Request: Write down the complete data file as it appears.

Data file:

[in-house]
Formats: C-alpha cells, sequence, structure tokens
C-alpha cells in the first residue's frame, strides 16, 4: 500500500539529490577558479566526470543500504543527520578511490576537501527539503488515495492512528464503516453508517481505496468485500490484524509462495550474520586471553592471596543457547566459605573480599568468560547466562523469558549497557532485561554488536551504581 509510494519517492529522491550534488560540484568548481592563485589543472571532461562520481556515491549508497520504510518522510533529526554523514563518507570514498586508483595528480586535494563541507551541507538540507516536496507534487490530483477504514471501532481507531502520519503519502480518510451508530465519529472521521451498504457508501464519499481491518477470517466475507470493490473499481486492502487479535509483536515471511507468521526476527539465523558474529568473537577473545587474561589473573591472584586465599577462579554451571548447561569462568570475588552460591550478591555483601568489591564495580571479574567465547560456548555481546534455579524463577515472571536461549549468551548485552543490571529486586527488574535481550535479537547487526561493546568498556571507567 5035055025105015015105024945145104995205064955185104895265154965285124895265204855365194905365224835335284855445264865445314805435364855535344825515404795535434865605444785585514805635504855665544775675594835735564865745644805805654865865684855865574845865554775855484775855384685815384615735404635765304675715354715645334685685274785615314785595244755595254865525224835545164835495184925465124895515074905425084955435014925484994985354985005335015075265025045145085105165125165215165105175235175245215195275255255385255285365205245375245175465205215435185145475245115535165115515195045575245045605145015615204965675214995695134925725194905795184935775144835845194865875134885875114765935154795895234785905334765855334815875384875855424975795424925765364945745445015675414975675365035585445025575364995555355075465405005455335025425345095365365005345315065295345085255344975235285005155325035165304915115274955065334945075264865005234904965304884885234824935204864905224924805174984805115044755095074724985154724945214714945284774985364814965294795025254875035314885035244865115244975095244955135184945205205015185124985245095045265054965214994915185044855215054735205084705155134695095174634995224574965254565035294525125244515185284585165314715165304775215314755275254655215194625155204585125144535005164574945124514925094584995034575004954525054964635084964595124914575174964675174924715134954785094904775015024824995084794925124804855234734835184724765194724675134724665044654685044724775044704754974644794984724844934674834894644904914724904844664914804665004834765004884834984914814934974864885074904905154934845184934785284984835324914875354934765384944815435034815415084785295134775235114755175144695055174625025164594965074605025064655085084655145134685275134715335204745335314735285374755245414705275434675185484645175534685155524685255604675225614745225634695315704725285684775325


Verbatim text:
[in-house]
Formats: C-alpha cells, sequence, structure tokens
C-alpha cells in the first residue's frame, strides 16, 4: 500500500539529490577558479566526470543500504543527520578511490576537501527539503488515495492512528464503516453508517481505496468485500490484524509462495550474520586471553592471596543457547566459605573480599568468560547466562523469558549497557532485561554488536551504581 509510494519517492529522491550534488560540484568548481592563485589543472571532461562520481556515491549508497520504510518522510533529526554523514563518507570514498586508483595528480586535494563541507551541507538540507516536496507534487490530483477504514471501532481507531502520519503519502480518510451508530465519529472521521451498504457508501464519499481491518477470517466475507470493490473499481486492502487479535509483536515471511507468521526476527539465523558474529568473537577473545587474561589473573591472584586465599577462579554451571548447561569462568570475588552460591550478591555483601568489591564495580571479574567465547560456548555481546534455579524463577515472571536461549549468551548485552543490571529486586527488574535481550535479537547487526561493546568498556571507567 5035055025105015015105024945145104995205064955185104895265154965285124895265204855365194905365224835335284855445264865445314805435364855535344825515404795535434865605444785585514805635504855665544775675594835735564865745644805805654865865684855865574845865554775855484775855384685815384615735404635765304675715354715645334685685274785615314785595244755595254865525224835545164835495184925465124895515074905425084955435014925484994985354985005335015075265025045145085105165125165215165105175235175245215195275255255385255285365205245375245175465205215435185145475245115535165115515195045575245045605145015615204965675214995695134925725194905795184935775144835845194865875134885875114765935154795895234785905334765855334815875384875855424975795424925765364945745445015675414975675365035585445025575364995555355075465405005455335025425345095365365005345315065295345085255344975235285005155325035165304915115274955065334945075264865005234904965304884885234824935204864905224924805174984805115044755095074724985154724945214714945284774985364814965294795025254875035314885035244865115244975095244955135184945205205015185124985245095045265054965214994915185044855215054735205084705155134695095174634995224574965254565035294525125244515185284585165314715165304775215314755275254655215194625155204585125144535005164574945124514925094584995034575004954525054964635084964595124914575174964675174924715134954785094904775015024824995084794925124804855234734835184724765194724675134724665044654685044724775044704754974644794984724844934674834894644904914724904844664914804665004834765004884834984914814934974864885074904905154934845184934785284984835324914875354934765384944815435034815415084785295134775235114755175144695055174625025164594965074605025064655085084655145134685275134715335204745335314735285374755245414705275434675185484645175534685155524685255604675225614745225634695315704725285684775325